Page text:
WASHINGTON - As biotech emerges from the wreckage of what G. Steven Burrill calls the "Sam and Martha sideshow," and as uncertainties over war in Iraq, the new requirements of financial reporting and devalued market capitalizations continue to plaque the industry, there is only one direction left for the industry to go: up.
"The returns for us are in the future, not in the past," said a very positive Burrill, the CEO of San Francisco-based Burrill & Co.
Burrill presented findings from his most recent annual biotechnology industry report and offered his predictions for the future at a couple different workshop sessions last week at the Biotechnology Industry Organization's annual convention held at the Washington Convention Center.
Alongside him, analysts and another venture capitalist also shared their views of how the industry will reinvent itself in the wake of corporate scandals and the resulting Sarbanes-Oxley legislation, which requires new rules for financial reporting to the SEC.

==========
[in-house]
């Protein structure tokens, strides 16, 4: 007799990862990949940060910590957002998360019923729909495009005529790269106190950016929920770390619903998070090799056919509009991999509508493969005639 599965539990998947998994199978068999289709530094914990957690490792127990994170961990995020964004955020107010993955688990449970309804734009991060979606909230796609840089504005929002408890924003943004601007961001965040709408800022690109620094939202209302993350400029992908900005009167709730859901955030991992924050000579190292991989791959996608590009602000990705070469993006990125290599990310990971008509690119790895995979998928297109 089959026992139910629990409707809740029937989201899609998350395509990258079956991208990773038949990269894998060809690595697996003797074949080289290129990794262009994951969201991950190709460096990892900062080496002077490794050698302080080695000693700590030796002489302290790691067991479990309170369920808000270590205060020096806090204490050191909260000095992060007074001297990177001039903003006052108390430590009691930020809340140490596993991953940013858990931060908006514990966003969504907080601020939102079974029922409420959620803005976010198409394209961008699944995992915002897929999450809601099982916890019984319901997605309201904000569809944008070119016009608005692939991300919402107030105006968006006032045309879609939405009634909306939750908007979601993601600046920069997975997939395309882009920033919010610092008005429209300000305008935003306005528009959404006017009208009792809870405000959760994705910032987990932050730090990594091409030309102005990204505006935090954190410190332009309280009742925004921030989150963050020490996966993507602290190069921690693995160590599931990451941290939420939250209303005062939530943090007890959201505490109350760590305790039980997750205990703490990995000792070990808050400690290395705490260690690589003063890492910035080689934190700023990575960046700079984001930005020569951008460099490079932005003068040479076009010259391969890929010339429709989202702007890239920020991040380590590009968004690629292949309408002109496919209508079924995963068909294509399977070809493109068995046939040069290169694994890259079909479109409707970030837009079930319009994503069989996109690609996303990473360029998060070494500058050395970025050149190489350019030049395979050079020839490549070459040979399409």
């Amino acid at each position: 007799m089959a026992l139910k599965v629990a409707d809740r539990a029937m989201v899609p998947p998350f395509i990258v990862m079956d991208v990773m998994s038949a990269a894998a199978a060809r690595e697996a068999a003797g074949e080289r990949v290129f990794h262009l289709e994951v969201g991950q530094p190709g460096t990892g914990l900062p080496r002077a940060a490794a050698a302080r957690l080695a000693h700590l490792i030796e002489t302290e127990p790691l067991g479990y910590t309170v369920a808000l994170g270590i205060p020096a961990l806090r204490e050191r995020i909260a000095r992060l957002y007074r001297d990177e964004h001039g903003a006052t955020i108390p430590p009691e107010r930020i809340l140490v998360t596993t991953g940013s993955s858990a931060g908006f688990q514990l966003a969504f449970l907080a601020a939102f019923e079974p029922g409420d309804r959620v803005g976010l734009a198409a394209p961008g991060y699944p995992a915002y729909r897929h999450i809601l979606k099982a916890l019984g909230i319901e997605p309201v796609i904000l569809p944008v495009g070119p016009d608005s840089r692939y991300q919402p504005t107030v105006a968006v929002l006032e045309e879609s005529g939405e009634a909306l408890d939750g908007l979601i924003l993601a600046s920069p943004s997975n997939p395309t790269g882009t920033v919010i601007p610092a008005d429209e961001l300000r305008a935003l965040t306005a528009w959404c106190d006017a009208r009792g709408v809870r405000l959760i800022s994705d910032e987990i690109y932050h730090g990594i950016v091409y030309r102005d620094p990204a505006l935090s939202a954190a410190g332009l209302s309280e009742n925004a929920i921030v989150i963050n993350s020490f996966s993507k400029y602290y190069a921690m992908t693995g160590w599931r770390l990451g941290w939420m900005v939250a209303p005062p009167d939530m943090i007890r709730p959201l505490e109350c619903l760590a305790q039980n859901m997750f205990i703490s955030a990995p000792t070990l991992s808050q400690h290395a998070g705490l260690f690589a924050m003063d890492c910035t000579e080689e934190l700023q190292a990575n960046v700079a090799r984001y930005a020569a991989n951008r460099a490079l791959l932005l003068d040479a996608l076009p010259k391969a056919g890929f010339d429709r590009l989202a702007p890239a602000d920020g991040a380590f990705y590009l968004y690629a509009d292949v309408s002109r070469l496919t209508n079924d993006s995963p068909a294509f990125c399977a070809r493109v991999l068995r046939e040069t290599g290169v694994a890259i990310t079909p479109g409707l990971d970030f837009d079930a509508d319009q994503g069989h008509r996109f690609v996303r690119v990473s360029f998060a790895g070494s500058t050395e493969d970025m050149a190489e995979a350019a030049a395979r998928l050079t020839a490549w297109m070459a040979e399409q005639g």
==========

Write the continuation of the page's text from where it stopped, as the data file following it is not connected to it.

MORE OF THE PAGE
First, Burrill reviewed the positive things that happened in 2002. The top 10 biotech companies, for instance, had revenue growth of 28 percent. A total of 26 new biotech drugs were approved, and Mark McClellan was appointed as the new FDA commissioner. McClellan spoke at the convention's plenary luncheon Monday, following President Bush, and promised to reduce FDA review times by 10 percent within a year, reducing costs for individual companies by $12 million for each drug.
Other positives for the industry include the $10.4 billion raised in the capital markets in 2002, compared to $11.9 billion raised in 2001. Also, the industry saw $7.5 billion in partnering deals last year, equal to 2001 levels. Then, there's bioterrorism.
"As ugly as that is for society, it's very positive for biotechnology," Burrill said.
President Bush in his speech Monday at BIO 2003 reiterated his proposed Project BioShield in which the government would spend $6 billion over the next 10 years to develop vaccines and treatments against bioterrorism threats such as smallpox and anthrax. Beneficiaries of such a package would be companies like Acambis plc and Baxter BioScience, which have a $428 million contract for smallpox vaccines.